Review by Daniel for Nevermore - Dead Heart in a Dead World (2000)
This might sound really strange but even though I’ve been familiar with Seattle’s Nevermore since the very beginning of their career & have generally regarded them as a class act, I’d never actually checked out their most celebrated release in 2000’s “Dead Heart In A Dead World” until now. In fact, it might just be the ONLY Nevermore album that I hadn’t checked out which is nothing short of mind-boggling. Don’t ask me why though because I have no idea. I guess circumstances have just conspired against me but better late than never. I didn’t get around to their amazing third album “Dreaming Neon Black” until a decade after it was released either but it totally blew me away & I still regard it as a genuine classic to this day so the idea of an even more highly praise-worthy follow-up was something that left me genuinely excited.
From the outset, there are a couple of things worth noting about 2000’s “Dead Heart In A Dead World”. Firstly, 1996’s “The Politics Of Ecstasy” & 1999’s “Dreaming Neon Black” were both dual guitar efforts however their fourth album would be the first Nevermore record since their self-titled debut where lead guitarist Jeff Loomis has been the sole axeman & this sees the band having never sounded more tight & focused. Jeff’s lead work is simply outstanding & is the clear highlight of the album with a lot of attention to detail having been shown in his note selection, tone, phrasing & the presentation of his lead work within the context of the production. It’s really paid off too although I struggle to see how this material would have been reproduced in a live environment without the assistance of a second guitarist. Perhaps they recruited one for the purpose. I’m not too sure.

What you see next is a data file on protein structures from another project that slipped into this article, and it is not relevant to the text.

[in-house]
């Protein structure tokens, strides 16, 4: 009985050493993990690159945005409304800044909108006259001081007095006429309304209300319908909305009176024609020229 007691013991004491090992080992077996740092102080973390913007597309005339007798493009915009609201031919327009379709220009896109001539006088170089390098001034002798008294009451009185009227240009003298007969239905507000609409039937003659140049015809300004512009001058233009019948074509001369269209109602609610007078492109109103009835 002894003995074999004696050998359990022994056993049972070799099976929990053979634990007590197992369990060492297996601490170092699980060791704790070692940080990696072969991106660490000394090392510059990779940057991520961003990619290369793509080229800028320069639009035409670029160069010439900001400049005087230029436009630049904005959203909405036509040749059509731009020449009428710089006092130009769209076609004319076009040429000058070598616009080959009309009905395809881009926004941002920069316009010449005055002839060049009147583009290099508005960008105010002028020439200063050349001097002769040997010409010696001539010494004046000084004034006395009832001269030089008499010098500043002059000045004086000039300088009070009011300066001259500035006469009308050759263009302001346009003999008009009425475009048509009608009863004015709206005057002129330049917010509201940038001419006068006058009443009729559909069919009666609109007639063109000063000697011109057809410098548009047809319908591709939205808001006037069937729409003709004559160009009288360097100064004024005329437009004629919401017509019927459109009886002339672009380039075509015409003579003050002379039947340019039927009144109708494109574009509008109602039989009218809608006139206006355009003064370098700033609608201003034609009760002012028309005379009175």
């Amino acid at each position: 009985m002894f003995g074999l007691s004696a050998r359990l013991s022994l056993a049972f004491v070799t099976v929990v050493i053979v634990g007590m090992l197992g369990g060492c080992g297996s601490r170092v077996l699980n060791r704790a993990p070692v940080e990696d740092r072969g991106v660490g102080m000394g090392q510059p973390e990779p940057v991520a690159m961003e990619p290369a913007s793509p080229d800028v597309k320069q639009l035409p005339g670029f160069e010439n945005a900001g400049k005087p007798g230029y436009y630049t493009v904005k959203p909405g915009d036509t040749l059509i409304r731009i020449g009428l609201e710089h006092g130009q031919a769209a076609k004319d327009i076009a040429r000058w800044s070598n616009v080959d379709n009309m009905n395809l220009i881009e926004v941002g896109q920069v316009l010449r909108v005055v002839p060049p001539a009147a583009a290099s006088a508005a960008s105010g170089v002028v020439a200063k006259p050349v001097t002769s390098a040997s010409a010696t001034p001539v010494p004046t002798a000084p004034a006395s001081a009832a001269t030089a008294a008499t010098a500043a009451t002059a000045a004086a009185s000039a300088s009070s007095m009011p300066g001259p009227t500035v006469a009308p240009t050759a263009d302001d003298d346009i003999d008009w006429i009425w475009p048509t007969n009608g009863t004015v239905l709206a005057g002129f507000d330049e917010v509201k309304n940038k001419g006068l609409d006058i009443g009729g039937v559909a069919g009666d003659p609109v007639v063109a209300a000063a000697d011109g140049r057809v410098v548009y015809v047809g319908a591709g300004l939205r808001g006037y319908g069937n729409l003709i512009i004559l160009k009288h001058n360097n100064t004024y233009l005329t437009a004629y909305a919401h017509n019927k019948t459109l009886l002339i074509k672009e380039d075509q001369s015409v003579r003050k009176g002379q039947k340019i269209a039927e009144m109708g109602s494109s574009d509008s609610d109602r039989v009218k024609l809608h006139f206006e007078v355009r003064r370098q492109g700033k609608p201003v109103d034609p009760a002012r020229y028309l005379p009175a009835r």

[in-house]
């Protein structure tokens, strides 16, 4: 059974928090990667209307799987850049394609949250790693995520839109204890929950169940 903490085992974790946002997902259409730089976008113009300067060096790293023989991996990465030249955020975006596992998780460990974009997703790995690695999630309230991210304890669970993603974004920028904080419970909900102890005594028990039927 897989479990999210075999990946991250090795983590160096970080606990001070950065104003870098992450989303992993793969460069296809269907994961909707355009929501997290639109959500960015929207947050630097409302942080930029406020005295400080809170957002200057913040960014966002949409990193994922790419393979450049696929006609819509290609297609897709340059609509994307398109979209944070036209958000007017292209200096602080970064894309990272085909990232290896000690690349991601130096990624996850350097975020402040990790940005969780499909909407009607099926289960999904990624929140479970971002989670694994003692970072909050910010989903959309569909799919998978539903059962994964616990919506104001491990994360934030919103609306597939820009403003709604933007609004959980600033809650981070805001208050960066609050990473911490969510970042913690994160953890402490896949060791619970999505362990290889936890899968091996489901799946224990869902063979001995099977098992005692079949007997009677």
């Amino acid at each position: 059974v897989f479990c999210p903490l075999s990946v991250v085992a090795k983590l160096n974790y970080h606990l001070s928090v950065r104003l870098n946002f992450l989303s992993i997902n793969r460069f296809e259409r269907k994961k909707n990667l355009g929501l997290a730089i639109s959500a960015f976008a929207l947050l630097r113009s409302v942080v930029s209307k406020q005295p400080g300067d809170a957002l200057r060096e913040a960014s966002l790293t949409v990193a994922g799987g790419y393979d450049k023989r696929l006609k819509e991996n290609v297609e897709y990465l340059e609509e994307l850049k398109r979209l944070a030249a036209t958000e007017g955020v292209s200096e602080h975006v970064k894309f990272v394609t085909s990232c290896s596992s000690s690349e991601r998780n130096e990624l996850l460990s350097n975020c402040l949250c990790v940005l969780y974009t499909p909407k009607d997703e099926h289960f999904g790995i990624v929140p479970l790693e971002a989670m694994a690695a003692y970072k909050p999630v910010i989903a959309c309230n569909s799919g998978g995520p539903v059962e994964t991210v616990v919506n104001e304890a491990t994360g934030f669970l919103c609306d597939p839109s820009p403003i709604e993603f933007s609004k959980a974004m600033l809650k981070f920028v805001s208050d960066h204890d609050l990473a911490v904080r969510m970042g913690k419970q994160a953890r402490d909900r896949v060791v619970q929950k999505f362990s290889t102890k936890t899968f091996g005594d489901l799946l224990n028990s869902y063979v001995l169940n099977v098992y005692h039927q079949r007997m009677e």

The second thing worth mentioning is that “Dead Heart In A Dead World” would be the first Nevermore record to make use of seven-string guitars & this is important because not only has it changed the tone of the album but it’s also had a noticeable impact on the stylistic direction too. Don’t get me wrong. This is still pretty obviously a Nevermore release but the style of the riffs has moved away from the thrashier approach that was taken on previous works & has morphed into a heavily down-tuned & crushingly heavy groove metal monster that sounds a lot more like Pantera & Machine Head than it does Metallica or Slayer. It would seem pretty obvious to me that this is the result of Loomis having experimented with his new instrument & finding that a chuggier & more rhythmic bottom-string approach works a treat when trying to harness the additional lower register he now had available to him. Throw in a seriously tight & brilliantly executed rhythm section & present it with a vibrant & super-precise Andy Sneap production job & you’ve got a particularly potent metal arsenal on your hands. The only question is whether that particular sound appeals to you as much as Nevermore’s previous work. I think the answer to that is no for me personally. “Dead Heart In A Dead World” is certainly a high quality release in its own right & the tracklisting is not only extremely consistent but is also studded with genuine highlights. It’s just that those highlights rarely take me to the same stratospheric levels as the ones on its predecessor & I’d suggest that this is primarily a taste thing. Front man Warrel Dane does a great job at riding the wave of energy that the band were summoning but he can occasionally be over-shadowed by the ridiculous quality of the instrumentation going on around him. Drummer Van Williams has had an absolute blinder here & I particularly love his ride cymbal work. He really is a human metronome & Sneap has got the drum sound absolutely spot on for this type of music. In fact, the bass & drums are so tightly entwined & in sync that it’s hard to think of them as different instruments.